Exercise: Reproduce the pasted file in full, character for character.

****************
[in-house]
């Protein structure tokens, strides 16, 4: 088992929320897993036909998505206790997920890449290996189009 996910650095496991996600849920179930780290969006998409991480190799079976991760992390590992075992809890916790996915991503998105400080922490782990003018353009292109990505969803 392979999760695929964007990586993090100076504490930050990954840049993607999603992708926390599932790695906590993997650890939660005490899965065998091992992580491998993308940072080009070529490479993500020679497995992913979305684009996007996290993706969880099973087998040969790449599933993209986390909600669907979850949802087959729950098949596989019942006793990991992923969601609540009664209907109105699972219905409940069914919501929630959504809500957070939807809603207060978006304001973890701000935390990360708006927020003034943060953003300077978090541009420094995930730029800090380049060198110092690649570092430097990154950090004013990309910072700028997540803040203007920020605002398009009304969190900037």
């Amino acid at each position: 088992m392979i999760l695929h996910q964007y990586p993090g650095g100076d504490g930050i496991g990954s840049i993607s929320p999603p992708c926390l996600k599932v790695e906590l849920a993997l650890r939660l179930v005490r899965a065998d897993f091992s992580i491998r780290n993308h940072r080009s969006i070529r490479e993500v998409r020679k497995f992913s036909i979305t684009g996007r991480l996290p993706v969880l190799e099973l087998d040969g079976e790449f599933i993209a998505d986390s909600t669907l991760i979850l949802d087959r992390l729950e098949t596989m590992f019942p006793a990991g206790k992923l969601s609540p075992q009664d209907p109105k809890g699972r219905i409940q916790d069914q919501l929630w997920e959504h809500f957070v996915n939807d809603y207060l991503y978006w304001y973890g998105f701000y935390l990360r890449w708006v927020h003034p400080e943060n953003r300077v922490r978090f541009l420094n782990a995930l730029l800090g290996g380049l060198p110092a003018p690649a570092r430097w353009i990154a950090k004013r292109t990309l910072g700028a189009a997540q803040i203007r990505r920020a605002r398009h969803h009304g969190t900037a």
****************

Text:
[in-house]
């Protein structure tokens, strides 16, 4: 088992929320897993036909998505206790997920890449290996189009 996910650095496991996600849920179930780290969006998409991480190799079976991760992390590992075992809890916790996915991503998105400080922490782990003018353009292109990505969803 392979999760695929964007990586993090100076504490930050990954840049993607999603992708926390599932790695906590993997650890939660005490899965065998091992992580491998993308940072080009070529490479993500020679497995992913979305684009996007996290993706969880099973087998040969790449599933993209986390909600669907979850949802087959729950098949596989019942006793990991992923969601609540009664209907109105699972219905409940069914919501929630959504809500957070939807809603207060978006304001973890701000935390990360708006927020003034943060953003300077978090541009420094995930730029800090380049060198110092690649570092430097990154950090004013990309910072700028997540803040203007920020605002398009009304969190900037």
């Amino acid at each position: 088992m392979i999760l695929h996910q964007y990586p993090g650095g100076d504490g930050i496991g990954s840049i993607s929320p999603p992708c926390l996600k599932v790695e906590l849920a993997l650890r939660l179930v005490r899965a065998d897993f091992s992580i491998r780290n993308h940072r080009s969006i070529r490479e993500v998409r020679k497995f992913s036909i979305t684009g996007r991480l996290p993706v969880l190799e099973l087998d040969g079976e790449f599933i993209a998505d986390s909600t669907l991760i979850l949802d087959r992390l729950e098949t596989m590992f019942p006793a990991g206790k992923l969601s609540p075992q009664d209907p109105k809890g699972r219905i409940q916790d069914q919501l929630w997920e959504h809500f957070v996915n939807d809603y207060l991503y978006w304001y973890g998105f701000y935390l990360r890449w708006v927020h003034p400080e943060n953003r300077v922490r978090f541009l420094n782990a995930l730029l800090g290996g380049l060198p110092a003018p690649a570092r430097w353009i990154a950090k004013r292109t990309l910072g700028a189009a997540q803040i203007r990505r920020a605002r398009h969803h009304g969190t900037a």